A practitioner of Chinese medicine has pleaded guilty to selling a banned substance to a woman who went on to develop kidney failure and cancer.
Ying "Susan" Wu, 48, of Holland-on-Sea in Essex, has been on trial at the Old Bailey for selling pills containing aristolochic acid to a civil servant.
The judge said he accepted Ms Wu had not meant to harm, and that the case highlighted the need for regulation.
Ms Wu has now been given a conditional discharge.
Patricia Booth, 58, took the pills, bought at Chelmsford's Chinese Herbal Medical Centre, for over five years. She was in her mid-40s when she first sought help from the centre in 1997 for stubborn patches of spots on her face.
The Old Bailey heard the products had been advertised as "safe and natural".
But they contained a substance - aristolochic acid - which when she was first sold them, should only have been given under prescription, and which was later banned.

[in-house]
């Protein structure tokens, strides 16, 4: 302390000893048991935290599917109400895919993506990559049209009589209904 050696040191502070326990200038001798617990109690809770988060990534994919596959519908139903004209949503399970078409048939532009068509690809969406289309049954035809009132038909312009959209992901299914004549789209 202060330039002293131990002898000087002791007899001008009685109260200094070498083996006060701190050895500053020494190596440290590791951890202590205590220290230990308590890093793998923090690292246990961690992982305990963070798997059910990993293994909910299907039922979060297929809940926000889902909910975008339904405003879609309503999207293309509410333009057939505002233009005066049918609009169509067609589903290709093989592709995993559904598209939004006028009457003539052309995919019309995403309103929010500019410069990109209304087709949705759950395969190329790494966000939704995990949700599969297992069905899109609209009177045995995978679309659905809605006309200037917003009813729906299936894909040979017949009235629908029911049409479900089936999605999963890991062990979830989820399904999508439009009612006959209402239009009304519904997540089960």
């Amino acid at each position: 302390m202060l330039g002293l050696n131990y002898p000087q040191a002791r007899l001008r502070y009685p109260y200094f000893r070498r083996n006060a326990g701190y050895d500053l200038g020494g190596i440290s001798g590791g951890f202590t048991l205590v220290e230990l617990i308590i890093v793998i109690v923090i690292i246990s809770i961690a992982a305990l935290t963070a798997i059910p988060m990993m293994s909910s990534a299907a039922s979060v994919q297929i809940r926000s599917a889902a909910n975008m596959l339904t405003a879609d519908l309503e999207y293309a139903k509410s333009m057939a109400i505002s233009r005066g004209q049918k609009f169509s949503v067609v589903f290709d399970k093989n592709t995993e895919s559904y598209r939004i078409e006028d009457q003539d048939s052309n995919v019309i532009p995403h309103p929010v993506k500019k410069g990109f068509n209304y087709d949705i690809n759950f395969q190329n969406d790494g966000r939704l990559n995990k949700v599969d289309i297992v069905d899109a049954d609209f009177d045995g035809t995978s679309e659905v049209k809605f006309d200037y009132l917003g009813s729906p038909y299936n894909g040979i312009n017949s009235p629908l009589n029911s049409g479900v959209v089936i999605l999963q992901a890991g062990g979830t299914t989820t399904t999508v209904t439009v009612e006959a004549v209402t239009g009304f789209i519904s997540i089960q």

Traditionally this would be used maybe once or twice by a doctor who would know about its toxicity, but sometimes it might get into a formulation which is then used by somebody who doesn't have this wealth of experience
Professor Monique Simmonds
The court heard Mrs Booth became ill months after she stopped taking the pills. She was diagnosed with kidney failure, and later with cancer of the urinary tract - both allegedly caused by the pills.
The grandmother, who used to manage a government office of up to 60 people, currently goes to hospital three times each week for dialysis.
She had told the court that she had been advised to take about 30 tiny brown tablets three times each day, returning to the shop every two weeks to buy up to three bottles at a time. She became friendly with Ms Wu, who was employed at the shop as a "Chinese doctor" until it closed in 2003.
Ms Wu, who had initially denied the charges, pleaded guilty to selling prescription only medicines without authorisation and to selling a banned substance.